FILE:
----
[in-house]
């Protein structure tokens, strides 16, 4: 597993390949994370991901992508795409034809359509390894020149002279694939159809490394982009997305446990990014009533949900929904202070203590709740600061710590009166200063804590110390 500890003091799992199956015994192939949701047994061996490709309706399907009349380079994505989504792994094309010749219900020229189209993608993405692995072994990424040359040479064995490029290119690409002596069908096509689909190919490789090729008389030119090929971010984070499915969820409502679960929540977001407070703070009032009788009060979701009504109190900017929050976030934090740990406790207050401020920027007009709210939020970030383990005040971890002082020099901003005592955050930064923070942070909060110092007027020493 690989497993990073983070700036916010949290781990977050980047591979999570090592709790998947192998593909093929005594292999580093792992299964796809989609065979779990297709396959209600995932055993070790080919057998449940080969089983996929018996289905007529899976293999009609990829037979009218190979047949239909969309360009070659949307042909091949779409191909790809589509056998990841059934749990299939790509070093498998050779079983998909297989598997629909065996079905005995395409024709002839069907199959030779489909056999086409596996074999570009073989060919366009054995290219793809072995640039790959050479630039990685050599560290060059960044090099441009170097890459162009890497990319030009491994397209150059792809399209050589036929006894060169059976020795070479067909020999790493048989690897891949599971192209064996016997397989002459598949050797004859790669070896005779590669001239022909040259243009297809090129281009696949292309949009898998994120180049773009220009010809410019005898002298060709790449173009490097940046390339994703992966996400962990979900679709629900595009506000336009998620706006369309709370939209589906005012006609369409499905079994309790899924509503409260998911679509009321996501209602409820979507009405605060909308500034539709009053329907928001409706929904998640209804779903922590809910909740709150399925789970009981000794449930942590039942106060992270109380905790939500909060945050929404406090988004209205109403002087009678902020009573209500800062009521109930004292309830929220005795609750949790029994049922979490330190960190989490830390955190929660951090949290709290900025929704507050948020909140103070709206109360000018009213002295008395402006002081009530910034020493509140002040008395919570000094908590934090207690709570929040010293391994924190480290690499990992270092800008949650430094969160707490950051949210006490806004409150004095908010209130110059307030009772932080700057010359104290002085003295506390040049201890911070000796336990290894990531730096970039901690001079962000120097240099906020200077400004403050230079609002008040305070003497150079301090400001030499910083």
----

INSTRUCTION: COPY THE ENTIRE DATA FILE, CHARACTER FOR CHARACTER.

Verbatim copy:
[in-house]
């Protein structure tokens, strides 16, 4: 597993390949994370991901992508795409034809359509390894020149002279694939159809490394982009997305446990990014009533949900929904202070203590709740600061710590009166200063804590110390 500890003091799992199956015994192939949701047994061996490709309706399907009349380079994505989504792994094309010749219900020229189209993608993405692995072994990424040359040479064995490029290119690409002596069908096509689909190919490789090729008389030119090929971010984070499915969820409502679960929540977001407070703070009032009788009060979701009504109190900017929050976030934090740990406790207050401020920027007009709210939020970030383990005040971890002082020099901003005592955050930064923070942070909060110092007027020493 690989497993990073983070700036916010949290781990977050980047591979999570090592709790998947192998593909093929005594292999580093792992299964796809989609065979779990297709396959209600995932055993070790080919057998449940080969089983996929018996289905007529899976293999009609990829037979009218190979047949239909969309360009070659949307042909091949779409191909790809589509056998990841059934749990299939790509070093498998050779079983998909297989598997629909065996079905005995395409024709002839069907199959030779489909056999086409596996074999570009073989060919366009054995290219793809072995640039790959050479630039990685050599560290060059960044090099441009170097890459162009890497990319030009491994397209150059792809399209050589036929006894060169059976020795070479067909020999790493048989690897891949599971192209064996016997397989002459598949050797004859790669070896005779590669001239022909040259243009297809090129281009696949292309949009898998994120180049773009220009010809410019005898002298060709790449173009490097940046390339994703992966996400962990979900679709629900595009506000336009998620706006369309709370939209589906005012006609369409499905079994309790899924509503409260998911679509009321996501209602409820979507009405605060909308500034539709009053329907928001409706929904998640209804779903922590809910909740709150399925789970009981000794449930942590039942106060992270109380905790939500909060945050929404406090988004209205109403002087009678902020009573209500800062009521109930004292309830929220005795609750949790029994049922979490330190960190989490830390955190929660951090949290709290900025929704507050948020909140103070709206109360000018009213002295008395402006002081009530910034020493509140002040008395919570000094908590934090207690709570929040010293391994924190480290690499990992270092800008949650430094969160707490950051949210006490806004409150004095908010209130110059307030009772932080700057010359104290002085003295506390040049201890911070000796336990290894990531730096970039901690001079962000120097240099906020200077400004403050230079609002008040305070003497150079301090400001030499910083």